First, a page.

With so many important arts related buildings needing refurbished or to relocate I do really wonder whether the money being spent on the new 1,000-capacity concert hall earmarked for a site behind the Royal Bank of Scotland’s historic head office on St Andrew Square is best use of the money.

Now originally when I heard about the new hall it was being financed by the Dunard Trust administered by Carol Colburn and given Carol’s background as a classically trained pianist she is clearly entitled to spend the money as she sees fit on a project of her choice. However then I later read the concert hall was to receive £20m from the City Deal in matching funding. Now it has been announced that there will be a public fundraising campaign to raise £10m for The Impact Centre as it will be known and the Dunard Trust has set aside a matching £10m.

So of a £45m project at least two thirds will come from public/government funding so that then raises the question whether this is the best use of the money. A lot of arts folk remind me of that time Derren Brown went to the greyhound racing. He would have a losing ticket but walk up to the cashier saying “I have a winning ticket” and somehow they would believe him and pay out.

Similarly these people tell you those fag packets picked up from the street and stuck on the wall are “art” or that horrible square looking building is a fabulous example of Brutalist architecture. People are just scared to be declared philistines and dutifully nod. In this case we are just told Edinburgh lacks “a purpose-designed, mid-sized venue which can provide a world-class acoustic experience” and nobody goes wait a minute what about ………….

Now there may not be something that exactly matches that description but Edinburgh is not short on buildings that many would argue mean a concert hall like this is not a priority. And that is the key word there a “priority”. Sure if there was enough money out there why not have such a building but truth be told there is a desperate shortage of funding for the upkeep, refurbishment and relocation of arts related buildings so maybe the funds could be better spent.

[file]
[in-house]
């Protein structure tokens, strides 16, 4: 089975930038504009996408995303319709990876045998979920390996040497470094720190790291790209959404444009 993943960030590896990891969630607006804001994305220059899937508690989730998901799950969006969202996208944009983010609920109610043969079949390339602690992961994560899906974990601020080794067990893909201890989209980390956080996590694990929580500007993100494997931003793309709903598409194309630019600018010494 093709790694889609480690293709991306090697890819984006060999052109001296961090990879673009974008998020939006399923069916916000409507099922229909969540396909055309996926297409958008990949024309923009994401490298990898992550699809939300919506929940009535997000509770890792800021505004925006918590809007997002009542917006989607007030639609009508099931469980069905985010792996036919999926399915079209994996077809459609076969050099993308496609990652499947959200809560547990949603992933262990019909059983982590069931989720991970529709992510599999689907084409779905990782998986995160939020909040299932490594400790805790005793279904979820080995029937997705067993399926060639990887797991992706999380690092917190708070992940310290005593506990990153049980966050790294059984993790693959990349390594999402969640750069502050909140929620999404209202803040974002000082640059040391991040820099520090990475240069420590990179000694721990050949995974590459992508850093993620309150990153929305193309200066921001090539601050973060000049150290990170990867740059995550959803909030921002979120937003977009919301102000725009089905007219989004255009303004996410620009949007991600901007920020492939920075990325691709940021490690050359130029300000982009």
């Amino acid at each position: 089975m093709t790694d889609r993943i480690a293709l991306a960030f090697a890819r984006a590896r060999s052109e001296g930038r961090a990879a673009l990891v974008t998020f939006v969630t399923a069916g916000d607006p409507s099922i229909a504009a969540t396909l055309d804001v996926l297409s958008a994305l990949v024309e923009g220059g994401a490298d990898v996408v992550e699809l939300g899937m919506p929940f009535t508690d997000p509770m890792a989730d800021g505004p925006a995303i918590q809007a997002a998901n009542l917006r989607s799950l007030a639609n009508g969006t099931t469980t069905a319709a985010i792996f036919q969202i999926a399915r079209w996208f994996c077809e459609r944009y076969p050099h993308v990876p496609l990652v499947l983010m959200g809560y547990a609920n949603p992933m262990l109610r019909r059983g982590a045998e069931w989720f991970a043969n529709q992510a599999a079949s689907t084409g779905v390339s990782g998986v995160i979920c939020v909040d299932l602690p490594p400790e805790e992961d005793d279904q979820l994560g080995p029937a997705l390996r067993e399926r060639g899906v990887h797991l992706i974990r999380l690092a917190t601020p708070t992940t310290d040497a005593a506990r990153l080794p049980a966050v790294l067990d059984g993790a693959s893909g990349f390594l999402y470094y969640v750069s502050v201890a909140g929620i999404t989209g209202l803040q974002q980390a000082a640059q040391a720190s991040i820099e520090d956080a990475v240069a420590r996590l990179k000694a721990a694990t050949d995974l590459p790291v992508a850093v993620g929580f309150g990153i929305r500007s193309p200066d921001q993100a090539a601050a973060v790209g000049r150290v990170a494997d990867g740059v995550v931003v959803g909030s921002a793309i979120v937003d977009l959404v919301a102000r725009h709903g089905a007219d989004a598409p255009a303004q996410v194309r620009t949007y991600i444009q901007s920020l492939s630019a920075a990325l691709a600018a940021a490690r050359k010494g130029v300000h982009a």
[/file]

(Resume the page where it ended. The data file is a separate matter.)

The King’s Theatre is also fundraising needing around half the amount being spent and while there was talk in 2014 of the Filmhouse moving to Fountainbridge nothing came of it with again £20m+ quoted as needing to facilitate the move. I’m sure there are many others but the Queen’s Hall could do wonders with much less than a quarter of that money being spent as would the Leith Theatre. Clearly several other projects could be achieved using the public money so I find it hard to justify the concert hall. Of course it was the one billion pound City Deal so maybe it has more money for these buildings on top of the £20m but I’ve heard nothing along those lines so far.

There is of course only so much money out there and the new concert hall raising funds can only impact on the ability of the other buildings to find donations and sponsors. A well-named centre indeed!

If the Dunard Trust want to build a concert hall then who are any of us to argue but once other funds are used then it is not so clear and certainly it appears to me that like Derren Brown they have simply stated the hall is needed and the money has been handed over.


Royal High project needs facts not scares

I was trying very hard not to mention the old Royal High again but was shocked to hear that there were fears it would become a budget hotel. Now I very much suspect that despite promises from the developer for the King’s Stables Road site the hotel there will suffer that fate so I wondered what new evidence had surfaced to cause such claims.

As it turned out the “couple battling to halt Edinburgh’s former Royal High School being handed over to hotel developers” were “former concert pianist Carol Colburn, one of Scotland’s leading arts philanthropists, and Murray Grigor, a former Edinburgh film festival director.” What there didn’t seem to be was any reason to believe that the six star hotel was to be ditched to be replaced by a “Travelodge or something” and what it did seem to be was simple scaremongering from those supporting the rival music school.